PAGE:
I think of Atlanta in the early 19-teens…
I see the bustle and excitement that Honey saw. I imagine his confidence – he had done so much for himself for years at that point. He was at the tail end of puberty and feeling more like a man trapped inside of a boy all the time. He wanted to be able to control his destiny, even in the trivial, daily sense. Segregation and racism made that very difficult for him.
When I look at this picture…
which was taken outside of a Southern movie theater in 1933, I imagine Young Butler making his way to the Colored Admission. And had Honey not stowed away to Europe, would he have been doing the same? Hard pill to swallow, as fictional as it may be.
I found some interesting info on the Romanichal nomad tribe that originated from Great Britain. They were known for their great care and work with horses. These are the people that Honey encounters, calling themselves the Stanleys.
The Wikipedia page on the Romanichal is very interesting. I noted these excerpts in particular:
European countries forced the further transport of the Romani of Britain to the Americas. Many times those deported in this manner did not survive as an ethnic group, because of the separations after the round up, the sea passage and the subsequent settlement as slaves, all destroying their social fabric.
^This reminds me of when Mr. Stanley refers to himself as “colored” and being treated unfairly.
Many, but not all, Romanichals are noted for a fairer phenotype than that of other Romani groups in Europe. Lighter-skinned Romani are not uncommon, and a light phenotype, including individuals with blond hair and blue eyes, can also be seen in established Eastern European Roma communities.
^And this gives an interesting perspective to why Honey is so perplexed as to how these white-looking people see themselves as “other” in Europe.
Finally, a Romanichal family in London in the late 1880s and a Romanichal man… just being swoonworthy for no good reason.
As we consider Honey’s upbringing, please enjoy the media and information here:
- Honey’s parents met in the Bottoms where they sharecropped on the Wiley Bullard plantation. Honey’s mother was part Creek. The Creek Indians were the most populous tribe north of Mexico through the late 1800s, and had a very integral relationship with the white residents of the Columbus area for some time through the turn of the 20th century.
- When they moved to Columbus, the Bullard family lived on Talbotton Road. Eugene and his siblings attended black schools: Claflin and Twenty-Eighth Street. Claflin has been in extensive disrepair for some time, but is still on 6th avenue across from the lofts. It was the first school for former slaves in Columbus.
- William Bullard, Eugene’s father, worked for W. C. Bradley in various capacities. W. C. Bradley shipped cotton up and down the Chattahoochee River.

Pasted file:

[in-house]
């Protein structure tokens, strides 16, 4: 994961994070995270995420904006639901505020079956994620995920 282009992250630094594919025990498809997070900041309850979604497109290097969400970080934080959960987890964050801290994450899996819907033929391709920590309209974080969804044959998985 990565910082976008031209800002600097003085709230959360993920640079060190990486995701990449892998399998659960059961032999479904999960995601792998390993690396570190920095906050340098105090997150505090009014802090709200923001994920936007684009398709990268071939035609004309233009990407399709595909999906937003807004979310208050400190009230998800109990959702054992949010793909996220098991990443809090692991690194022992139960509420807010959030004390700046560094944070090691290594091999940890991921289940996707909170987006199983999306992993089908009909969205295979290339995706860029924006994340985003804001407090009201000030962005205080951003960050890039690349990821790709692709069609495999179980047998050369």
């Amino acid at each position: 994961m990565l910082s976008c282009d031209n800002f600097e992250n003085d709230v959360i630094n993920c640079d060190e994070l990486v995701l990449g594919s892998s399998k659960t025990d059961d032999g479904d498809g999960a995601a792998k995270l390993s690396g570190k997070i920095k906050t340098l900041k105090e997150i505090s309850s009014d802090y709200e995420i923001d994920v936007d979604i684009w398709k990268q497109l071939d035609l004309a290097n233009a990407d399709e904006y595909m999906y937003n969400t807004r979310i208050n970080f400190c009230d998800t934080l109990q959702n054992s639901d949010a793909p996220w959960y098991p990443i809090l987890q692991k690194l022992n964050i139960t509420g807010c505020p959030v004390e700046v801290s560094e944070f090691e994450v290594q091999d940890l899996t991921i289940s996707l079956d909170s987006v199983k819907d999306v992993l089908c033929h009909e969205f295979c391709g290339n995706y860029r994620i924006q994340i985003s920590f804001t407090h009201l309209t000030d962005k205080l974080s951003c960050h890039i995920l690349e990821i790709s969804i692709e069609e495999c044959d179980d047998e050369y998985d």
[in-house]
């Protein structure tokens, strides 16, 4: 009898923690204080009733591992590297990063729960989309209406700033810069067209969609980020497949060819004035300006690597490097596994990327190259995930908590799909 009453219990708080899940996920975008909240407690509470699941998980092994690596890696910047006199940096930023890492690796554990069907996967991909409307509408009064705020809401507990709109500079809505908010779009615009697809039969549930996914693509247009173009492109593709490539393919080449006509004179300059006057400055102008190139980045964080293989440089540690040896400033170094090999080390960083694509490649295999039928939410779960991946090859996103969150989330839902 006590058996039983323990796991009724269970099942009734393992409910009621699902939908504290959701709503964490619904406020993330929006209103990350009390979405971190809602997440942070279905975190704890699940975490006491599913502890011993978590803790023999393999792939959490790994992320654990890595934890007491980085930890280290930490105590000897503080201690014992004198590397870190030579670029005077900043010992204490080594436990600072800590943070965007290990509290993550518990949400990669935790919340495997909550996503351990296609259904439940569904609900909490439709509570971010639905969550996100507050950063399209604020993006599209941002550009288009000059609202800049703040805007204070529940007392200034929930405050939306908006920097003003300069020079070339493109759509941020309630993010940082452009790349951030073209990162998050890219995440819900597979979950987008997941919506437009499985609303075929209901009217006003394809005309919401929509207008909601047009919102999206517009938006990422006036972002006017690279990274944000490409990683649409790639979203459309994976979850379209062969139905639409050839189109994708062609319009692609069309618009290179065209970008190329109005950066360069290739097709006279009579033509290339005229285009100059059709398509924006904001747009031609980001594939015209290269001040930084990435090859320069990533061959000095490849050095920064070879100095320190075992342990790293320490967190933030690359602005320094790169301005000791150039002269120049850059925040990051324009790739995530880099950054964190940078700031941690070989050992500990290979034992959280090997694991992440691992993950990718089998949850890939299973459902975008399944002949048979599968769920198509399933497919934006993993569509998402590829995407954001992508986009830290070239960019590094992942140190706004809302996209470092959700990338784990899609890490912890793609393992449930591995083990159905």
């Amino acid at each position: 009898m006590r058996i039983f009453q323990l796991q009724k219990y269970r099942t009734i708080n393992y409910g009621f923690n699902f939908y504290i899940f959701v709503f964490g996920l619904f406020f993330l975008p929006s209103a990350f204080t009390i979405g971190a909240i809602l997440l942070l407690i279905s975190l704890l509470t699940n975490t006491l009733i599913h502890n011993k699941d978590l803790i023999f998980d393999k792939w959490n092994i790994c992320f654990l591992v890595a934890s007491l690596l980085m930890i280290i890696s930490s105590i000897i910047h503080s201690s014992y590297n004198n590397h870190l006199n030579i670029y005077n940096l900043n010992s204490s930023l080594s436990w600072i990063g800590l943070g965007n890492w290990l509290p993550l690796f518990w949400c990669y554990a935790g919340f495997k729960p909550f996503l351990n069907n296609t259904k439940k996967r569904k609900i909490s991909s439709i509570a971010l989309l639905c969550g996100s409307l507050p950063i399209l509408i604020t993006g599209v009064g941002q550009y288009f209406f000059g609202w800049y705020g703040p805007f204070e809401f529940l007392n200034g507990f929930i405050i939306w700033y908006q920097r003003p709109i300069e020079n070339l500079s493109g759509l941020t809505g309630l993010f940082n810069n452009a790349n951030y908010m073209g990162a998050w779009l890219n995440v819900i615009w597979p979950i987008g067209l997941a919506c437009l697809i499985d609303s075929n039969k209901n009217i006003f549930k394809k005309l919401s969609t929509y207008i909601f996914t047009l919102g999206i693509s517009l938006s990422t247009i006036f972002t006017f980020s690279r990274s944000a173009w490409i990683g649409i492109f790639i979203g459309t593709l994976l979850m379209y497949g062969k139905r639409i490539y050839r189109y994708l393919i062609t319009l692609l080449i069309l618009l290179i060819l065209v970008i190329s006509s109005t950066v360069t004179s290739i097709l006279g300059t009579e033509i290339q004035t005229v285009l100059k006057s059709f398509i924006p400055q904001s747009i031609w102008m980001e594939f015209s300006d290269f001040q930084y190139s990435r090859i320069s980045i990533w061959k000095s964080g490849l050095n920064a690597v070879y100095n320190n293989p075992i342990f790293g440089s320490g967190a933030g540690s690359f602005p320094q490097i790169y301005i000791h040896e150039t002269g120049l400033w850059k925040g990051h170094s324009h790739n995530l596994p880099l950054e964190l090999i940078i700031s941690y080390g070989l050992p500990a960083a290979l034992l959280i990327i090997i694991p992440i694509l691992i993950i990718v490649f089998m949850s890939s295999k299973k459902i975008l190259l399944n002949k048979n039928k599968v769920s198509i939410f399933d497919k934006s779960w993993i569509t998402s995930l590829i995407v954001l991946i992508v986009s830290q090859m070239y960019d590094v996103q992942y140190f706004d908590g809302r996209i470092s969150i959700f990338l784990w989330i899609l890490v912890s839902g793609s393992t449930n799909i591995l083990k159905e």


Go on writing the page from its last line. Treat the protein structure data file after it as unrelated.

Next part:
4. There are many examples of violent mobs executing racially-charged “justice” in Columbus, GA at the turn of the century. The idea that William Bullard was surrounded by an angry mob after his altercation with the foreman ended in the foreman’s untimely death is not surprising. Here is just one quick example of the way that mobs executed vengeance in Columbus, GA at that time.
5. The C&S (Colorado & Southern) train line that Eugene mentions taking east when he runs away from home might have looked like this coach below. This is the 1906 model, photographed in Denver, Colorado.
Please reference the following videos to get an idea of the dances that were commonly done at Zelli’s, Le Grand Duc, and all over the Montmartre jazz-age club scene. Bricktop was known for her Charleston and Black Bottom, as was Josephine Baker. Of course, Josephine would later be best known for her banana dance among others.
From the start of World War I, hundreds of young American men and women driven by idealism or a sense of adventure or both joined the Allied cause.
The vision of aviators, the knights of the air, attracted many to the French and British air services. Then as the reputation and the glamour of the Lafayette Escadrille grew, many of these aspiring airmen wanted to join the famous squadron. However, by early 1916, the Escadrille, officially N.124, had its full complement of pilots, all American volunteers. The Lafayette Escadrille was the only unit in French service made up solely of American pilots.
Eugene Bullard flew with the Escadrille as a Corporal and completed many valiant missions over Verdun in the summer of 1916.
Learn more about this amazing group of pilots at http://neam.org/lafayette-escadrille/index.html